In a competitive job market, it’s not just about the salary you offer to your employees. In fact, employees may even choose a job that pays less if it comes with a great retirement plan. Setting up an employer-sponsored plan is the best way to keep your employees, not least of all because they’re building wealth for themselves while they’re working for you.
There are legal and administrative challenges to setting up a retirement plan at work. We recommend working with a trusted financial advisor to talk about your options and responsibilities. The retirement plan must satisfy certain criteria to be qualified under IRS guidelines. Your payroll will also look different, especially if you match some of your employees’ contributions.
When planning for retirement, you must differentiate between a traditional 401(k) and a Roth 401(k). Traditional retirement plans use pre-tax dollars to save wealth for the future. That means your employees are not taxed on the money they contribute to their retirement account, up to the contribution limit. The money then grows in a tax-deferred account. When the employee retires, they will receive distributions and pay taxes on that income.
A Roth 401(k) works in reverse as far as the tax benefits go. Employees can contribute to a Roth 401(k) with money that has already been taxed. They will not receive a deduction on their income tax return. However, in retirement, the income they receive from the Roth 401(k) is generally tax-free.
The IRS encourages all individuals to save money for retirement. They also want to make sure that your retirement plan doesn’t discriminate. Your employer-sponsored plan must qualify under IRS rules. While not all of your employees must take part in the plan, you can’t discriminate. In particular, the IRS tests each plan to ensure the average contributions from your highly paid employees doesn’t exceed 2% more than the average contributions of your other employees.
Safe Harbor Plans prevent discrimination by design, which ensures you follow the requirements set forth by the IRS. You can do this by using one of the following three options under the Safe Harbor Plan rules:
Our firm's long history of working with business owners uniquely positions us to provide holistic advice that encompasses both corporate objectives and personal wealth planning. We believe that this insight leads to better plan design and more productive participant interactions. When it comes to managing plan investments, we serve as a fiduciary under ERISA 3(38) or 3(21).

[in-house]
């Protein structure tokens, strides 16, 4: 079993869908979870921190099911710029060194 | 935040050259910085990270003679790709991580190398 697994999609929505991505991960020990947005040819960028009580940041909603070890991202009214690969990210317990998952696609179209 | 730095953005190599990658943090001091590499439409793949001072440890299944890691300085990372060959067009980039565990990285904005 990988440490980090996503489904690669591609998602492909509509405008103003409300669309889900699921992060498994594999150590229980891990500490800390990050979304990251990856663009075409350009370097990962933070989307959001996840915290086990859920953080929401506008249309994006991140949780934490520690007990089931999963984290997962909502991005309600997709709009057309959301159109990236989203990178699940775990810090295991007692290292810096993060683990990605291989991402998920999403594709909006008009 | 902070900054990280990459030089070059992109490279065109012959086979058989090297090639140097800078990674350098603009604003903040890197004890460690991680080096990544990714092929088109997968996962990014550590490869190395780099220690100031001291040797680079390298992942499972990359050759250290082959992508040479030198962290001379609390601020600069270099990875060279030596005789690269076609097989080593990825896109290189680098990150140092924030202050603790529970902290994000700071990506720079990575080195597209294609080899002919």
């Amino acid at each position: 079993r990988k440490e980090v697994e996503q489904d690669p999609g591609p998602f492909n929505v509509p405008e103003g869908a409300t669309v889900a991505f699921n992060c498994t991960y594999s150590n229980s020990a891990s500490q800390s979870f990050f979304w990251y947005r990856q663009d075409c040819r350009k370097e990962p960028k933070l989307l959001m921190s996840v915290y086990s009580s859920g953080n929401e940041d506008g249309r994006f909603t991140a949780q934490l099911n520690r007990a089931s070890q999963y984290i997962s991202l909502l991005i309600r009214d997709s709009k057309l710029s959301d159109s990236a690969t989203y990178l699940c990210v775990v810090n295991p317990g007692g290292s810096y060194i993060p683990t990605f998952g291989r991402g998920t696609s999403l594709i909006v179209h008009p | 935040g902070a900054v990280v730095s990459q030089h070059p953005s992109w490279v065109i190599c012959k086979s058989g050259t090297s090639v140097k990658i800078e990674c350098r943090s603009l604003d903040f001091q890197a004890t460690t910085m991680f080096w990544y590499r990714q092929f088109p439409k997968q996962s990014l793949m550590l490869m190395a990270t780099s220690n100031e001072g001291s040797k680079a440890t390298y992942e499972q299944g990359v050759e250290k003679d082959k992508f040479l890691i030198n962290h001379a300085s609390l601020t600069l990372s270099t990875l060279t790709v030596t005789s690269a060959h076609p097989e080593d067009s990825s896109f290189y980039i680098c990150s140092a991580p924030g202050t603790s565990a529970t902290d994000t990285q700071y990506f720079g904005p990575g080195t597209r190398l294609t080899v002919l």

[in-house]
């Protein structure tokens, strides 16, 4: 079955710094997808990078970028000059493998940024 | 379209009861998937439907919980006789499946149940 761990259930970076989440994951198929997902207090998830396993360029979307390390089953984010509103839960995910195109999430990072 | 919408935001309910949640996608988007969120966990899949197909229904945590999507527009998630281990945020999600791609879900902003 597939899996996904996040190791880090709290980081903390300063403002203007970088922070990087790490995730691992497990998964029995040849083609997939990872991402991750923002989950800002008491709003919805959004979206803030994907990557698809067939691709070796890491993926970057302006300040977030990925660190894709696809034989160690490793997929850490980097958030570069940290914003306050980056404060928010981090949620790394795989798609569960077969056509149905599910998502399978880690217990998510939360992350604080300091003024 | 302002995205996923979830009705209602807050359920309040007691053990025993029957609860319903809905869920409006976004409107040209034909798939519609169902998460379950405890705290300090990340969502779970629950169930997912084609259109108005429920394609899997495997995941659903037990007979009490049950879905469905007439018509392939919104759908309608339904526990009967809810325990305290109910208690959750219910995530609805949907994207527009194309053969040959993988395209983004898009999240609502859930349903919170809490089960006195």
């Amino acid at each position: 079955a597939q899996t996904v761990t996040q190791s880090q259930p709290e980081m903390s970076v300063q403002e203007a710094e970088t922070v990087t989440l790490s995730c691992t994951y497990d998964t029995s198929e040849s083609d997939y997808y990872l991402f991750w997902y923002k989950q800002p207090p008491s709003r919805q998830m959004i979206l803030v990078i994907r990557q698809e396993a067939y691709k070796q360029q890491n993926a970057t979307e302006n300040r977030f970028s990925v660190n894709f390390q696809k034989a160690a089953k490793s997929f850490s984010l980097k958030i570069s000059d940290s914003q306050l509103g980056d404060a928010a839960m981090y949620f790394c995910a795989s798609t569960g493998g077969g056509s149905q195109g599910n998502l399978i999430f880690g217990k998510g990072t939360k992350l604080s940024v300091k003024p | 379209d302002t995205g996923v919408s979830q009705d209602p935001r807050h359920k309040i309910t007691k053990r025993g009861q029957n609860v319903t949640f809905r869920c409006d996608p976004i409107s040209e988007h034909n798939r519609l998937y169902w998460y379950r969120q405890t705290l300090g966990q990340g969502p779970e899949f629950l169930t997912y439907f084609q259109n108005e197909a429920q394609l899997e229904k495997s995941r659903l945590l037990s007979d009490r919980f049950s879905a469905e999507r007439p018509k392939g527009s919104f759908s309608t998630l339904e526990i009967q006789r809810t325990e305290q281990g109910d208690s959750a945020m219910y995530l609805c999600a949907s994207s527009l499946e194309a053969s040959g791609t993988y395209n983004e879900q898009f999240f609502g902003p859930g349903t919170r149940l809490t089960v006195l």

ERISA section 3(38) defines an “investment manager.” An investment manager is special type of fiduciary who has been specifically appointed to have full discretionary authority to make actual investment decisions. The manager may select, monitor, remove and replace the investment options offered under the plan. The 3(38) investment manager carries the liability for the investment decisions, while the plan sponsor/trustee retain the responsibility for vetting/monitoring them.
A 3(21) investment fiduciary is a paid professional who provides investment recommendations to the plan sponsor/trustee. Though 3(21) fiduciaries have a duty act in the best interest of plan participants and beneficiaries, in this arrangement, the plan sponsor/trustee retains ultimate decision-making authority for the investments. The plan sponsor/trustee may accept or reject the recommendations of the advisor. Thus, they also both share in the fiduciary responsibility and liability.
Retirement planning for your employees is complicated. We’re here to help you every step of the way. Call us to discuss your company’s situation. In the meantime, the answers to these questions may be a great starting point for you.
A cross-tested plan allows the company to allocate a higher contribution to the owner and other highly compensated employees while still providing benefits to the rest of the staff. Allocation rates can be much higher than 5% of your compensation, too. A cross-tested profit-sharing plan can be created in conjunction with a Safe Harbor Plan.
Yes, you can. Defined benefit plans provide fixed benefits for your employees when they retire. These pension plans used to be the norm, but are more costly to administer than defined contribution plans. Defined contribution plans, such as the (401)k, put the burden of asset performance on the employee. If you’re interested in setting up a defined benefit plan, we can help you get started.
A cash balance plan is a type of defined benefit plan in which the employer makes contributions into the individual employee’s retirement account. The company can receive tax benefits for its contributions. When the employee retires, they have different options for receiving funds from the account. A cash balance pension plan is a guaranteed benefit for retirement, which is more attractive than the traditional defined contribution plans.
There are many reasons to set up a retirement plan for your employees, including tax benefits for the company and increased employee happiness and retention. With cross-tested profit-sharing plans or cash balance plans, you can attract incredible talent to your workforce. If costs are a factor, a traditional defined benefit plan is still a great way to let your employees prepare for retirement. Contact us today to go over the different options for you and your employees.